Old Rope has not seen this, the third instalment of Jackson Pollock’s adaptation of the Ted Hughes fantasy classic. But I am wearing a pair of Spanish Señor De Los Anillos pyjamas, which imbue me with a magical power to accurately predict the storyline.
The film picks up where the last one left off and the viewer, muttering a terse “oh, fuck…”, is reminded that this nonsense still has a long way to go before trudging over the finishing line. How many more hours must we sit through, crying of boredom till our sodden eyes rot in their sockets?
Back on screen, we are treated to a cautionary tale of how one little shit, way back in some sun-kissed fantasia past, really wanted some bling so bad he done kill his bezzie on a fishing trip. His crime of continually referring to himself in the third person like Rio Ferdinand, was so heinous that he was cursed to wither and corrode, till he looked like a strange mixture between the dirty old man with a comb-over and soiled trousers who used to hang around and offer you sweets at the school gate, a teenager, and an aging member of Status Quo. Serves the grotbag right. Does he want to grow up to be a professional footballer or something?
Fast forward to the present, but without mobiles, MTV or the internet and a fuckload more chainmail, i.e. some unspecified Ancient Times. Half the leprechaun’s have been busy getting tanked on ale and honking on their crack pipes, while the other half are up a mountain somewhere being followed by a walking bogey who talks to himself. The viewer should take heart for small mercies, since this introduction provides brief respite from what is to come.
The third and final part of this cinematic triptych takes the form of one prolonged interminable battle, presumably a stylistic homage by Pollock to the Fast Show’s famous epic fight scene, but with more swords and less purpose. It’s one endless déjà vu as a handful of orcs, played by football’s Carlos Tevez (for which he won an Oscar) are slain and slewed over and over again until everyone watching has forgotten why, where and what for.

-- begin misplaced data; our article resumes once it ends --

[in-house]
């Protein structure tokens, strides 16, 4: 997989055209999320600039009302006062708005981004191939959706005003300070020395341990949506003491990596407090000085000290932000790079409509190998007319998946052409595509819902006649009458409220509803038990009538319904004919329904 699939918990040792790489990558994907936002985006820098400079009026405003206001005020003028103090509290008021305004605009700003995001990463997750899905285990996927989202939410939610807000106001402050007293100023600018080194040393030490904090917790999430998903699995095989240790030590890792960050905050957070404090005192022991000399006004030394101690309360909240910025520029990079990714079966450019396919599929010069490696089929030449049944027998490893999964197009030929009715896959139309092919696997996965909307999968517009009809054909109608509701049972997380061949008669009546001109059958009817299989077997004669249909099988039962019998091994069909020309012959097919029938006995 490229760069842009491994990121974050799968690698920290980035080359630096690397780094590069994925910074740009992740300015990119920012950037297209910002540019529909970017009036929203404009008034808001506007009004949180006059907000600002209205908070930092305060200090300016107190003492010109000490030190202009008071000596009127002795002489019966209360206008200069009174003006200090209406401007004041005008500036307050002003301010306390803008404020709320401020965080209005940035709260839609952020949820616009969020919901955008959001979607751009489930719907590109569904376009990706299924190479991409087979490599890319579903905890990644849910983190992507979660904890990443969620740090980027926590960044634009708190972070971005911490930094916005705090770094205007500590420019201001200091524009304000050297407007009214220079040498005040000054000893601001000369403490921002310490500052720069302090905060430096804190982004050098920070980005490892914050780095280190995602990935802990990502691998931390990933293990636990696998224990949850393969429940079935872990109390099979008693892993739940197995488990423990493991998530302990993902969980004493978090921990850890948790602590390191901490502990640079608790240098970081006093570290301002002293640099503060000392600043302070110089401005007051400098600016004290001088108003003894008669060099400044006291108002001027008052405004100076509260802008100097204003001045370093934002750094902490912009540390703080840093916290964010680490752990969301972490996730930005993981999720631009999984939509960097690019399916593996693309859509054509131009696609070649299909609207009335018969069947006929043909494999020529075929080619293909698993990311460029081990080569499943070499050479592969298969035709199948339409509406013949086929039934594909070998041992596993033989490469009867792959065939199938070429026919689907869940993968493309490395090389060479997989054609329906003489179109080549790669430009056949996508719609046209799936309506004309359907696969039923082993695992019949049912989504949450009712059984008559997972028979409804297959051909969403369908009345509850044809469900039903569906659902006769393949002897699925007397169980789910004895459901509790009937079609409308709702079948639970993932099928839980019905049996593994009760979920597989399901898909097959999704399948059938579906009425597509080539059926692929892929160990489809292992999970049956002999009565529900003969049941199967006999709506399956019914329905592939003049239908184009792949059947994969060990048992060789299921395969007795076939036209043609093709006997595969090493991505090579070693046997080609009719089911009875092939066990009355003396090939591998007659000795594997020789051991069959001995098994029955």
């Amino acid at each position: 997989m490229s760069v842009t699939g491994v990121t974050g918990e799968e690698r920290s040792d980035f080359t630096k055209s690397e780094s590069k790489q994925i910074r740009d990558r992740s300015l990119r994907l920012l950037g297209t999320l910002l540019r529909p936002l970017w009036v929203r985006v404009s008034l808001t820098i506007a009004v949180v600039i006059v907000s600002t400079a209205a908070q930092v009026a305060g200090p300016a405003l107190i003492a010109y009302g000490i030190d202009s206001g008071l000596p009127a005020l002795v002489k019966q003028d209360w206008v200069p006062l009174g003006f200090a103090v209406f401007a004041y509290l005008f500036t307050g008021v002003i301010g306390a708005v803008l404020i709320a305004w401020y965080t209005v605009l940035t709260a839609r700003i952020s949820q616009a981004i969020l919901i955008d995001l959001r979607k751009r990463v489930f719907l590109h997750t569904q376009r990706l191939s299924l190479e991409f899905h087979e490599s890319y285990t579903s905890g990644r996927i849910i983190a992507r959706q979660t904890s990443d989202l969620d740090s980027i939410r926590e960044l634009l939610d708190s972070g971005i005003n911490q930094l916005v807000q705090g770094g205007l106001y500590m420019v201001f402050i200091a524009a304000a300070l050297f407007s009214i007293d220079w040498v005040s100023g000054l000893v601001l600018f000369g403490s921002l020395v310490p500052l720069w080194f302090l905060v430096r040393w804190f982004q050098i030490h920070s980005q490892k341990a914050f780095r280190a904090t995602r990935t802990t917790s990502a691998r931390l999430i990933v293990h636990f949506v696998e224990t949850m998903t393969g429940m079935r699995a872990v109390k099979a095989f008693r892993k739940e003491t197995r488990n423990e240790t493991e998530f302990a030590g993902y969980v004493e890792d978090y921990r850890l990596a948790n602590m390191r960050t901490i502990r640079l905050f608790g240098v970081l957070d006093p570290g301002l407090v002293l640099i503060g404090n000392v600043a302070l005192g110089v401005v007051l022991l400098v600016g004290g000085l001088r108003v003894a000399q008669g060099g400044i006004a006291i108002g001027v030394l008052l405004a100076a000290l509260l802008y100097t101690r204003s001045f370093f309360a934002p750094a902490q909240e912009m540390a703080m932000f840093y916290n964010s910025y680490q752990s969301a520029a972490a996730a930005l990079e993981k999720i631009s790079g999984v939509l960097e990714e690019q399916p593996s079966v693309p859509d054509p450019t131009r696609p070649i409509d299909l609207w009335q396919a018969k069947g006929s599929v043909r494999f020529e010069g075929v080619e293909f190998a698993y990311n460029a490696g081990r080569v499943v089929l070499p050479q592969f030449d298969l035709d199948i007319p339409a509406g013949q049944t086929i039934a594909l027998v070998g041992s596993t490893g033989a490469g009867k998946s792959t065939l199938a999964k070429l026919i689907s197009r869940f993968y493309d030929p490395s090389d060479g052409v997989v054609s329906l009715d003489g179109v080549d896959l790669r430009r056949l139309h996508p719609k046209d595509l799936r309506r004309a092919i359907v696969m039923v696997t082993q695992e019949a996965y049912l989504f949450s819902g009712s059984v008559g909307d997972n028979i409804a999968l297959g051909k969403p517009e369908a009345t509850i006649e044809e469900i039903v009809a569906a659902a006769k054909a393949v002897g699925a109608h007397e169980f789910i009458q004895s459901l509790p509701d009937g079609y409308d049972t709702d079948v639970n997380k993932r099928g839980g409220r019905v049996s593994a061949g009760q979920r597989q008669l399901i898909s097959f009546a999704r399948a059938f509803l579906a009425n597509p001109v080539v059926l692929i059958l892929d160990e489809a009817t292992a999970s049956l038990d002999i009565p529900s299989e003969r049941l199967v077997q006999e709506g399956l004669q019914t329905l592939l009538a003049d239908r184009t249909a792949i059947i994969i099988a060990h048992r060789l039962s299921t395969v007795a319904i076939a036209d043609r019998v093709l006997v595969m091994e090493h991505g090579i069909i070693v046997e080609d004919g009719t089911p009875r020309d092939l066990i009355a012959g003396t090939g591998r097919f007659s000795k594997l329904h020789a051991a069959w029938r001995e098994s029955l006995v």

A little known fact is that Tevez was only filmed in five different poses, then cutting-edge BBC Micro computers used by cutting-edge computer geeks in non-cutting-edge glasses were used to digitally photocopy and gaffer tape him onto the celluloid seven million billion times. As a result, the orcs all look like they are doing some sort of synchronised dance. But forever. And ever.
Whilst researching this review, Old Rope must have made some sort of egregious error and stumbled upon a director’s cut or deluxe edition. For it was only after aging by several years and growing a beard longer than that of Santa (now apparently some sort of bad-ass swordsman?) did the horrific realisation that this flick was over four hours long sink-in to a mind numbed by tedium.
There are human men everywhere. It’s as if audiences at the previous two films had been so turned off by the over-abundance of poetry spewing pixies, that the producers felt their plot should refocus on some Humanoids, to give Johnny Popcorn something to empathise with. Remembering that the prole scum stumping up to see this drivel like nothing more than some forelock-tugging monarchist propaganda they crammed in more kings and regents-turned-bad than you can shake a spear at.
Whilst the gnome, the pixie, Santa and the Humanoids are slashing and hacking in their endless dance of death, the other two leprechauns finally make it to the Argos Extra in Mordor and attempt to return the defective jewellery. After waiting in line with a load of goblins for two hours (shown in real time), our homoerotic heroes get to the front of the queue only to discover that they left the receipt at home. “You fucking thick bastard Sam!” spits Friedrick Bargains at his rotund chum, “What did I tell you? Argos has a strict returns policy!” There was nothing for it but to walk all the way home and do the whole cunting thing again.
I give this film a cumulative 8 wasted hours.